Praise poet and cultural activist, Jessica Mbangeni, strongly encourages women to pay a special interest in their culture and heritage before dismissing it as ‘backwards’.
A single mother of two, Mbangeni, lives seamlessly between the different realms and has taken it upon herself to educate others on the origins and deeper meaning behind some Xhosa traditions, especially around the coming of age of a woman.
Despite most city-based women’s struggles with coming to terms with traditions and applying them in their day-to-day lives in the same way their parents did, Mbangeni says people are quick to dismiss cultural rituals without even wanting to learn and understanding them.
“As modern black women we disown our traditions and heritage and call them ‘backwards’, yet we are quick to adopt other people’s cultures, especially those of Eastern origins without even understanding their meaning. For us to know where we are going, we need to first find and then embrace our own roots and be anchored,” she explains.
“Traditions are an authentic and a necessary way of life, no amount of education or wealth should divorce a person from their culture. It’s too easy for us to discard that which we were brought up with and choose ‘sophisticated’ ways of living without appreciating that our culture is our foundation and an important part of our being.
“You find that when the going gets tough and life catches up with us, we consider Asian ways of life, such as going to a Bhuddist retreat to rid ourselves of stress, instead of looking for solutions within our culture,” explains Mbangeni. She adds that modern, black women needed to change their mindsets and begin authentic conversations with elders from their families as part of the learning process.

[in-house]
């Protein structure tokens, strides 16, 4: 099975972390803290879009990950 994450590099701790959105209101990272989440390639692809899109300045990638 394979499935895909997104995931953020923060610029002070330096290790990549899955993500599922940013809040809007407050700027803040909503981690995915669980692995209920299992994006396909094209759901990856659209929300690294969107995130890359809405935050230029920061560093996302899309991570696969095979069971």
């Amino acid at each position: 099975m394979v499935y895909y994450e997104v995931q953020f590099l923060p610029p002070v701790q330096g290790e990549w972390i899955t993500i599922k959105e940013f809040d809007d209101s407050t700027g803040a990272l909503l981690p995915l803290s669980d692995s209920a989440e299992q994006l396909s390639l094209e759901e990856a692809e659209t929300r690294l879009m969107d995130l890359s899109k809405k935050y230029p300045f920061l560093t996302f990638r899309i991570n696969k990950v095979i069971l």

“On the surface our cultures look shocking and can be unpalatable. Yet, when they take the time and interest, they find the beauty of these. Take for example Intonjana, a girl’s right of passage to womanhood. It is one of the most misunderstood traditions and others even compare it to female circumcision, which results in genital mutilation.
On the surface our cultures look shocking and can be unpalatable. Yet, when they take the time and interest, they find the beauty of these
The truth is that this is a beautiful time and the young woman is isolated for a specific time so that she can meditate and come to understand what transitioning from a girl to a woman means. During this time, she gets words of advice from women from her community. It has more depth than a 21st birthday, but is a similar concept.”
Mbangeni says the various traditions have specific roles as one charts her life.
“I have no doubt that we would be much more powerful if we didn’t undermine our cultures,” she adds.
Bridget Nkuna, founder and MD of Owami Women and Children Development Foundation also subscribes to the notion that one’s culture is an important aspect throughout the journey of life. Nkuna is unapologetic about the importance of cultural values and describes herself as a modern traditionalist.
“We’ve become modern girls, yet our values are still African. We say I’m able and capable of doing things for myself, but there are those who need me to consult the elders, who travelled the road before my generation.
“Our traditions have their own beauty and charm and I fail to understand why it is so easy for modern, successful women to discard traditions such as ilobolo as irrelevant, yet be quick to embrace other cultures and even religions,” says Nkuna.
A mother of three, she reveals that she would be disappointed if her daughter suddenly lost interest in her traditions. To prepare her young children, she lets them experience the journey and explains the importance of culture in an easy-to-digest way.
“I believe that ilobolo is still as relevant today as it was 100 years ago. The format may have changed from the groom offering his bride’s family live cattle, to conducting electronic, monetary transactions. However, what has not changed is the fact that ilobolo is about building a relationship between the two families.
“My daughter is only nine, but I tell her that I will accept ilobolo for her one day because it will be a token of her fiancé’s family thanking our family for bringing up my child to become one of them. Not doing it would be the biggest disappointment to me because it would mean that I have lost my values and sense of identity – something I pride myself in.”